Insurance Companies: Are You Really In Good Hands With Them?

Insurance companies advertise they are eager to help you after an accident. They use slogans like “You’re in Good Hands,” “Like a Good Neighbor” or “Fast, Fair & Friendly,” all to suggest they will protect you and be helpful when you make a claim. But are insurance companies really on your side? Consider these facts:

• Two employees of a major insurance company were forced to quit after speaking out about illegal things the insurance company did. They said the insurance company forced them to commit illegal acts when handling car accident claims, including lying about facts and misinforming policyholders about their rights.

• A pregnant Arizona woman was rear-ended by another driver. She was taken to the emergency room and charged $1700. The insurance company initially refused to pay her anything, even though its investigation showed their policyholder was totally at fault and the emergency room charges were fair. Only after two years of delay did the woman finally get compensated.

• Each year, juries hold insurance companies liable for bad faith conduct toward their own policyholders. In one recent case, a jury awarded punitive damages against an insurer for coercing its policyholder to settle a case, and then suing him for the amount of the settlement.

• A man who suffered injuries when his car was rear-ended made a claim to an insurance company without a lawyer’s help. The company refused to pay him anything, saying he caused the accident. The man then hired a lawyer, who took the matter to court. A court awarded the man money for his injuries, saying the other driver caused the accident. The court awarded him additional money for the bad way the insurance company handled his claim. Evidence showed the insurance company knew the man was entitled to money (a company memo admitted this), but employees who got rid of claims fast were rewarded. In fact, the adjuster in this man’s case was promoted soon after denying his claim. The evidence also showed that company executives told employees to fight all claims, even valid ones.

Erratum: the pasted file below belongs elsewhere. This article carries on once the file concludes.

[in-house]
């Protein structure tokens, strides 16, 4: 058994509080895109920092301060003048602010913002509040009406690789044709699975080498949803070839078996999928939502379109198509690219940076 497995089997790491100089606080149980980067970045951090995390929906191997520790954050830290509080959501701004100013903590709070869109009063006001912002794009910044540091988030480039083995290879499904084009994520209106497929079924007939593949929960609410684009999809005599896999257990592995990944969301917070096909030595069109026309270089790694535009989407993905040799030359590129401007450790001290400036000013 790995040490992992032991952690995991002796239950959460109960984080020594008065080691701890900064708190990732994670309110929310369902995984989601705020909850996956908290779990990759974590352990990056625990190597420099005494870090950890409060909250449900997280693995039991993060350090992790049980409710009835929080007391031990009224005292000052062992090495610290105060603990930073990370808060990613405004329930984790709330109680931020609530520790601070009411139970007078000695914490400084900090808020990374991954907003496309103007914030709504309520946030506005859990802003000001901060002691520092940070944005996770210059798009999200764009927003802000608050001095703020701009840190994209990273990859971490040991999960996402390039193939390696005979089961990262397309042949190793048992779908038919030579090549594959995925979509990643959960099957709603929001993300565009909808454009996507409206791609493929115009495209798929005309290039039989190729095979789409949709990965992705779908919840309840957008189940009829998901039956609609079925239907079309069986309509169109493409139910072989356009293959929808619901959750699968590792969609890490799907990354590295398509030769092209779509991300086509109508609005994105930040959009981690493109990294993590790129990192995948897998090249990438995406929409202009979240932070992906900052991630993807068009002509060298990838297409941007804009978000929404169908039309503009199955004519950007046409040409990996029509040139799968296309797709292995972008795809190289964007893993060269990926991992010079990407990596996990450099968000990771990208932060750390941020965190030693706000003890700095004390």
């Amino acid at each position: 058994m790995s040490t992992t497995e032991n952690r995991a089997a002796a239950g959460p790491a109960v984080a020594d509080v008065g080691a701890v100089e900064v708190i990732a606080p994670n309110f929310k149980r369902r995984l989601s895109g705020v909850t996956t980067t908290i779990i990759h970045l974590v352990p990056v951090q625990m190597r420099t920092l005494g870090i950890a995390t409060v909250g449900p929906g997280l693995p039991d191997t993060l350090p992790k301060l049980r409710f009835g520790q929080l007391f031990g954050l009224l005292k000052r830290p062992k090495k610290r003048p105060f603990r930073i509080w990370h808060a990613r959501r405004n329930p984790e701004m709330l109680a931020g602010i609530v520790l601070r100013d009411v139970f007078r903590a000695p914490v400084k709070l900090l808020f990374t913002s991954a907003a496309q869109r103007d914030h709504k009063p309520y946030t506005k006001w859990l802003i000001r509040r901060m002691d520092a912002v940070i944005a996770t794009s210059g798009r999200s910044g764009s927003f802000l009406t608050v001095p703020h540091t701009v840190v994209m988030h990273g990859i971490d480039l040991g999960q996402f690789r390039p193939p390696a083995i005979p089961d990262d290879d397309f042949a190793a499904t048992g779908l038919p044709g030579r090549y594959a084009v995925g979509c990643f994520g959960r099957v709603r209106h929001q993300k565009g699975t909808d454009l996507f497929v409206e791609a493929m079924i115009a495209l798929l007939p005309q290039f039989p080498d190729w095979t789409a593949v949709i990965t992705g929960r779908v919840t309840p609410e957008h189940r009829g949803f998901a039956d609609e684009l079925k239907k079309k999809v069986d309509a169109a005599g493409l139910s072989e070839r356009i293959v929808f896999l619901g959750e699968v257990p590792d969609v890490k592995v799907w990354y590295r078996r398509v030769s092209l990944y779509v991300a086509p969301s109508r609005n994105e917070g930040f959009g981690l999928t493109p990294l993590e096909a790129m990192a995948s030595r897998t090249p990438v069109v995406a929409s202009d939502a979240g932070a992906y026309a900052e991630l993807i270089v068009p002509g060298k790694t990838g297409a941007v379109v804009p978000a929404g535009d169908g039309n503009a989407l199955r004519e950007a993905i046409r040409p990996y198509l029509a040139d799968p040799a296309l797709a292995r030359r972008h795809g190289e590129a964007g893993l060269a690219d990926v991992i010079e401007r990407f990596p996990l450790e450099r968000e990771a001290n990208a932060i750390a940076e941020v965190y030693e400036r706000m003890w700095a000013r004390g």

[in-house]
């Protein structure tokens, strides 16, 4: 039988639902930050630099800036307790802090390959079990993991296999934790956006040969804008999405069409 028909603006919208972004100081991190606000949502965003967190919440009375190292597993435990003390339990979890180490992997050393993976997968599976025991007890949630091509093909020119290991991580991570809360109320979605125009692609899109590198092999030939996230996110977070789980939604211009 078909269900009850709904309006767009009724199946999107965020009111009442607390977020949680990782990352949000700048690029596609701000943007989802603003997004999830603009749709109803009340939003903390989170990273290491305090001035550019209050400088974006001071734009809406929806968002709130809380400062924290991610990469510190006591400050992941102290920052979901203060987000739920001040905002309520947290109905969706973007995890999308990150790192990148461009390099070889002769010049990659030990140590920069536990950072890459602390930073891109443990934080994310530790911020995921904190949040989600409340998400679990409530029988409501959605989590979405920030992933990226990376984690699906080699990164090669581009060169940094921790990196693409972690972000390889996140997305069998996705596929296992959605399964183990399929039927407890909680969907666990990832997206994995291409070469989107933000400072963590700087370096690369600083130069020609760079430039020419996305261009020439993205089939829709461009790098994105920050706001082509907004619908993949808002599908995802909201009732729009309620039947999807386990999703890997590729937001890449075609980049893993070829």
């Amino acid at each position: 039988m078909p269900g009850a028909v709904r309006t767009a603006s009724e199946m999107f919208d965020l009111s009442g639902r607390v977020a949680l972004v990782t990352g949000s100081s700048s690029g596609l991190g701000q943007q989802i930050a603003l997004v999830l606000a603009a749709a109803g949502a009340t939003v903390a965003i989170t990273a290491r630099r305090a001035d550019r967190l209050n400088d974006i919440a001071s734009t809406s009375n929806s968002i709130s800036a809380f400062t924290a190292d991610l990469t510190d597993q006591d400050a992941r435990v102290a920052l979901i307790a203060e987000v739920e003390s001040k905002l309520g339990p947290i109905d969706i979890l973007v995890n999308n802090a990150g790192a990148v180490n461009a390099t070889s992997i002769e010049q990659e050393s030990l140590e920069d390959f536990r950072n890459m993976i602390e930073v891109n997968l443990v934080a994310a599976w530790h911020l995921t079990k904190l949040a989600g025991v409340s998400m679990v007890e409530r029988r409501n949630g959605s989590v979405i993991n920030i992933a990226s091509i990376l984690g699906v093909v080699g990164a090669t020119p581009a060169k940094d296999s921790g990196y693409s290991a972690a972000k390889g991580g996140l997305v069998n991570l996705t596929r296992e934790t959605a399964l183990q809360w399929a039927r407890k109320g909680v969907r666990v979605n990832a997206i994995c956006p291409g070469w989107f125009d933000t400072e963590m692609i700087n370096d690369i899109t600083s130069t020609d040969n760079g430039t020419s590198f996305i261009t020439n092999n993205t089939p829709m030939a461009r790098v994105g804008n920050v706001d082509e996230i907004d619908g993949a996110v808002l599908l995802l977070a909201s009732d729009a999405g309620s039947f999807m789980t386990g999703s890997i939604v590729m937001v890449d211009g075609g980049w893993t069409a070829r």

• One well known nationwide insurer was the subject of court cases over a practice of forging policyholder signatures on documents.

Despite what insurance companies promise when selling a policy, they are not always fast, fair or friendly. You are not always “in good hands.” That’s because insurance companies have an inherent conflict with policyholders. Paying claims costs them money. The more “fair” they are, the less money they make.

What does this mean to you? It means that after an accident you need someone on your side who is experienced in dealing with insurance companies and who knows how to get the maximum amount of money without unnecessary delay. That person is your own lawyer. Even though an insurance adjuster will try to persuade you not to use a lawyer — saying a lawyer won’t help you or get you more money — the truth is that a lawyer will make recovering damages easier, and will get you more money.

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Many people have the idea that when we file a lawsuit, we are suing the person. We are not. We are suing the insurance company that the person has been paying to protect them against a loss like this. The insurance company that this person has been paying for quite some time.

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